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Police Reform: Where There's Little Will, There's No Way


The new report on the state of the Los Angeles Police Department is a condemnation of the chief, the mayor, the Police Commission and the culture of the LAPD. But what it shows more vividly than anything else is that Los Angeles is a city where painfully little actually gets done.

Among the most trenchant observations in the current study, the Report of the Rampart Independent Review Panel: The city's Police Commission does not exercise effective civilian oversight over the LAPD; the chief arrogantly rules by fear and disregards popular and political views, no matter how sensible; the Police Department's field training officers are not well-prepared for their vital role in teaching young officers; and "the LAPD does not appear to have a bank of goodwill in minority communities. . . . "

Each one of those criticisms has dogged the LAPD at least since 1991, when the Christopher Commission examined the department after the highly publicized beating of Rodney G. King. Voters overwhelmingly demonstrated their agreement with the Christopher Commission by approving a slate of recommendations drawn from it and enacted as a charter amendment in 1992.

Mayor Richard Riordan supported those recommendations and so did virtually every member of the Los Angeles City Council. And in the years since the Christopher report, others have called public attention to the faltering progress of its recommendations.

In 1996, lawyer Merrick Bobb headed a five-year update on the reforms that said the "department has not undergone reform to the extent that was possible or required." After that report, as with the others, officials promised to redouble their efforts and finish the job.

So why, given all the warnings and all the public support, does another panel--appointed by the Police Commission--this week come forward after another hard look at the LAPD and reach virtually the same conclusions?

The answer to that vexing question is partly structural and partly personal.

For starters, critics have long charged that Riordan's support of the Christopher recommendations is skin-deep; that he backs them in concept but has done little to put them in place, instead emphasizing the department's expansion over its reform.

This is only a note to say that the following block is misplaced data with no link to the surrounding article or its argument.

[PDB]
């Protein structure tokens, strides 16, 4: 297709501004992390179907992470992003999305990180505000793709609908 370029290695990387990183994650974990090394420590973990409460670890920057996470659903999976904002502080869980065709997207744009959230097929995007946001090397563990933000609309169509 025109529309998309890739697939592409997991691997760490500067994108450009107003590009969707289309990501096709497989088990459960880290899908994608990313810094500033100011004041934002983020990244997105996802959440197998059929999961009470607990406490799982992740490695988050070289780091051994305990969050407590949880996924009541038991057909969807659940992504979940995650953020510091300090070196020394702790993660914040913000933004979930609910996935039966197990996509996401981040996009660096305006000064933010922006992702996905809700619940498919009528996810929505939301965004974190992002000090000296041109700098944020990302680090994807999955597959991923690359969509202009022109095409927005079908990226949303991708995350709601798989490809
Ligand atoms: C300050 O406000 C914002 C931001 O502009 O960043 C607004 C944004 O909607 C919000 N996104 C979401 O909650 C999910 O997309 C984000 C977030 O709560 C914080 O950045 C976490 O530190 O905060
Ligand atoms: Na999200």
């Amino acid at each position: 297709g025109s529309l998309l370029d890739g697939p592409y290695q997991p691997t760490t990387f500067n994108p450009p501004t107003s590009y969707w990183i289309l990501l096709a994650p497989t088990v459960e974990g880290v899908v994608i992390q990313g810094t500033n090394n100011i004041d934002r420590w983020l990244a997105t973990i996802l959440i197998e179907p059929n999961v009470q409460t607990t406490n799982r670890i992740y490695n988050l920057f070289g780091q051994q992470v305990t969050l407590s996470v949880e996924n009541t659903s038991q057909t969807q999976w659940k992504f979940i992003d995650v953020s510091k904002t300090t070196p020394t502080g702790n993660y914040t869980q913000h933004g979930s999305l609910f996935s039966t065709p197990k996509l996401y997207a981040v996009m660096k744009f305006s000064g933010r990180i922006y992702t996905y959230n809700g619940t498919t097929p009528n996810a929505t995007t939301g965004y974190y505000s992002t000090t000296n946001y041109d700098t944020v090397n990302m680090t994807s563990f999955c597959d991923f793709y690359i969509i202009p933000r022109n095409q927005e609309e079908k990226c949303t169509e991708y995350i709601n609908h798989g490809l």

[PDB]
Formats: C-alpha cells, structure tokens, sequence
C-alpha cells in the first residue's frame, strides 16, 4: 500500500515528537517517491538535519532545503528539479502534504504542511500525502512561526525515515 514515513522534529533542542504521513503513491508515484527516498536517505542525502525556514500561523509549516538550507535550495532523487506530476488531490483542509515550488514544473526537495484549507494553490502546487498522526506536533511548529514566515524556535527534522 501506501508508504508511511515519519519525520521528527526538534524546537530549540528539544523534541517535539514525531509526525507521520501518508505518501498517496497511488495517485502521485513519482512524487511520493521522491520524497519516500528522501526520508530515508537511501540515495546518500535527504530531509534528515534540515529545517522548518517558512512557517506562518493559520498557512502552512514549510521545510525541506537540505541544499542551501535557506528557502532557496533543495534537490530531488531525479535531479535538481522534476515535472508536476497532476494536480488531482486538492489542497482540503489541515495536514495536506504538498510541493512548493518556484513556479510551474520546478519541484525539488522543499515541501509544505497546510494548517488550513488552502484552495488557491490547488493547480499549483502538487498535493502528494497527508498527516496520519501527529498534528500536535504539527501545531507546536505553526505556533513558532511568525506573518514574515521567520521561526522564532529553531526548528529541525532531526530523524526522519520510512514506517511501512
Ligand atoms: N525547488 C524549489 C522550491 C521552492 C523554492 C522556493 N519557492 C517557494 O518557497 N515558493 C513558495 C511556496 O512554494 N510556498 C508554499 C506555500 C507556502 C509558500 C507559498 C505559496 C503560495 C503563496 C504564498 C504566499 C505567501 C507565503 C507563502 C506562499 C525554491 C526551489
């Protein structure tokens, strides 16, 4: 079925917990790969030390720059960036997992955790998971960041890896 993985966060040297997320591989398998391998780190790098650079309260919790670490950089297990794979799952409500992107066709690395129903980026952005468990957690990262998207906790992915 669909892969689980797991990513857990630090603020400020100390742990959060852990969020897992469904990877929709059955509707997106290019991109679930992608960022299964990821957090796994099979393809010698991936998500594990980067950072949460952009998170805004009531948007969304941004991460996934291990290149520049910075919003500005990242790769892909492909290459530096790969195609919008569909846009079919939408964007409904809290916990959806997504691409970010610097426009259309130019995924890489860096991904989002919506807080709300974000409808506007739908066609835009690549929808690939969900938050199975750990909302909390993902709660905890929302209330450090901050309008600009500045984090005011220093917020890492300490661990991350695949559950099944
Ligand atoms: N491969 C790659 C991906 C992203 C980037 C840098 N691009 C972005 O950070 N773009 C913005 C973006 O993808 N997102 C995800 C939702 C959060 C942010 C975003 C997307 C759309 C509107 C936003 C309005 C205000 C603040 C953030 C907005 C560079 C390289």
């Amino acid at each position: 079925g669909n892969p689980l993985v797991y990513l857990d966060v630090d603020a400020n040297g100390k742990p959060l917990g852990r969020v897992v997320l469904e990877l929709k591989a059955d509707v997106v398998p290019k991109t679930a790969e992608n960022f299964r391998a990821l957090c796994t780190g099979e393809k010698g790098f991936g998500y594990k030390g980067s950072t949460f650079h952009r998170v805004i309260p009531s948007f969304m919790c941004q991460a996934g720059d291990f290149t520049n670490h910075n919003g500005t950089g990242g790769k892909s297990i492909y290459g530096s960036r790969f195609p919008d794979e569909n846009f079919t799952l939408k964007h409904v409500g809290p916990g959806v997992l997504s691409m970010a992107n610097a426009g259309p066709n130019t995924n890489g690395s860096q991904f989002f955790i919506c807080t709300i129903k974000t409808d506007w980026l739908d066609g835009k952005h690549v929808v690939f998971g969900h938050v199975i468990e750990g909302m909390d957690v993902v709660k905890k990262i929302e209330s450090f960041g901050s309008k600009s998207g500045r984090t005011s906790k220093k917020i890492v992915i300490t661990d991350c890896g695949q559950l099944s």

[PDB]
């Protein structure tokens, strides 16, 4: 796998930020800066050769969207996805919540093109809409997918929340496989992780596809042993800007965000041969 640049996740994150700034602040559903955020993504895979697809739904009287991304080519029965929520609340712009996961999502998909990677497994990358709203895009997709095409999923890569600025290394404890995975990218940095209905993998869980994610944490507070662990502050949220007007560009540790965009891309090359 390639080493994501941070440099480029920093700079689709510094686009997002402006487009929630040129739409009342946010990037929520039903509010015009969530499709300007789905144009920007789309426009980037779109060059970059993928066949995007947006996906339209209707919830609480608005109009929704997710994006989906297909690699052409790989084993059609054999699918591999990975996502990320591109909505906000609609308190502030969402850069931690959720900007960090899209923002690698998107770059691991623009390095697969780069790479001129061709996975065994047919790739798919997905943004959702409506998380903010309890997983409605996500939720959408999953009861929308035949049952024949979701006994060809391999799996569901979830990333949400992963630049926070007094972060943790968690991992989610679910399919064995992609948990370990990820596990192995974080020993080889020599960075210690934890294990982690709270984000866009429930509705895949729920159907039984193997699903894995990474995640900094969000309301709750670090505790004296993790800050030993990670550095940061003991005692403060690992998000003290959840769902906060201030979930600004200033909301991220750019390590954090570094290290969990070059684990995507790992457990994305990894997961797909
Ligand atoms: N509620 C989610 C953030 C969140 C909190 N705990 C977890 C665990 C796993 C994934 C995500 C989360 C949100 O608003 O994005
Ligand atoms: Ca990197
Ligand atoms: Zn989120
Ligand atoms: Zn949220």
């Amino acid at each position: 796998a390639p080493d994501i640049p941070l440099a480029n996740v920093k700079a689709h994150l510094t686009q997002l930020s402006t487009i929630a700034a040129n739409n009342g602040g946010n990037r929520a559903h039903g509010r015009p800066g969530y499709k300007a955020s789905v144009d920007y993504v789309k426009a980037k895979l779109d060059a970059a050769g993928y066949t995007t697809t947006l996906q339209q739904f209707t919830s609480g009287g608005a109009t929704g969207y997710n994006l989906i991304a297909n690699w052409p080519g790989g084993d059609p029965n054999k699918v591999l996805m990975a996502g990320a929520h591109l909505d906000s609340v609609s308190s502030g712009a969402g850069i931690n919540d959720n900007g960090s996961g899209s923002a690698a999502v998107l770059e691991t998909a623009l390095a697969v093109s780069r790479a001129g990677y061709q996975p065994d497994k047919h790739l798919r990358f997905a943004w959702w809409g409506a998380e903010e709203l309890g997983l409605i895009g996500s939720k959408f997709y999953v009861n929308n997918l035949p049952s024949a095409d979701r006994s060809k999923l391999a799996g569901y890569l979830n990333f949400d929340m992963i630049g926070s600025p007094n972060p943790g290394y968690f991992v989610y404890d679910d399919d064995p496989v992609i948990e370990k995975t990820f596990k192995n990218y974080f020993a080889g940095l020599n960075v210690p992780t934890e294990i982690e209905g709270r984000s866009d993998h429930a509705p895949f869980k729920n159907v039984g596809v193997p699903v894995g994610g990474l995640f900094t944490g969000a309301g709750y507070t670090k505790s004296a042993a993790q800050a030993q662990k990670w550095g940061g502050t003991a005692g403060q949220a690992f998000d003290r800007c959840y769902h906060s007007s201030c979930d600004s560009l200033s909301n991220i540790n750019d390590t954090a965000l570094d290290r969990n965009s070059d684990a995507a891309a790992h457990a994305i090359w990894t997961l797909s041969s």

"There has been no way whatsoever in which Riordan has been a force for positive change in the Police Department," said Erwin Chemerinsky, a law professor who spearheaded efforts to reform the City Charter and who recently studied the LAPD.

Chemerinsky, who disagrees with Riordan on many issues but has sided with the mayor on some key matters, said he sees police reform as a singular Riordan failure--an area where the mayor's record is without any redeeming features.

Similar charges have been lobbed at Police Chief Bernard C. Parks and his predecessor, Willie L. Williams, both nominally supportive of the reform measures but prone to foot-dragging. Williams failed year after year to find money in the LAPD budget to pay for a computer tracking system to begin keeping records on police conduct. It took the Police Commission to dig into its vastly smaller budget to find the start-up cash for that project.

Richard Drooyan, general counsel for the Rampart Independent Review Panel, said Williams and Parks each bear some blame for the slow progress in recent years.

Williams, he said, "was not an effective manager" and as a result, "some things didn't get done."

Parks, by contrast, "is able to get things done, but he's resistant to outside reforms."

At the City Council, the changing membership over the last decade has left the city's legislative body ill-equipped to press for complex change.

Ten years ago, the council was dominated by a trio of powerful leaders: John Ferraro, Zev Yaroslavsky and Richard Alatorre. When they moved together, which didn't happen all the time, the council followed.

Today, ill health has diminished Ferraro, scandal helped drive Alatorre out of public life, and Yaroslavsky won election to the county Board of Supervisors. Without their leadership, the council has sunk into floundering and inattention.

Although some members have continued to sound the call for reform--Mike Feuer and Mark Ridley-Thomas are its most conspicuous advocates--the council as a group has struggled to find its way to lead on the issue.

The prolonged gridlock on police reform--especially in the face of an unmistakable public mandate for it--helps explain how Los Angeles ended up as the largest city in America whose police department is governed by the terms of a consent decree with the federal government. The Justice Department simply lost patience with local authorities and their empty promises of progress.

In some cases, the city's failure to adopt reforms has been so clumsy that it almost has invited an outside agency to intervene.

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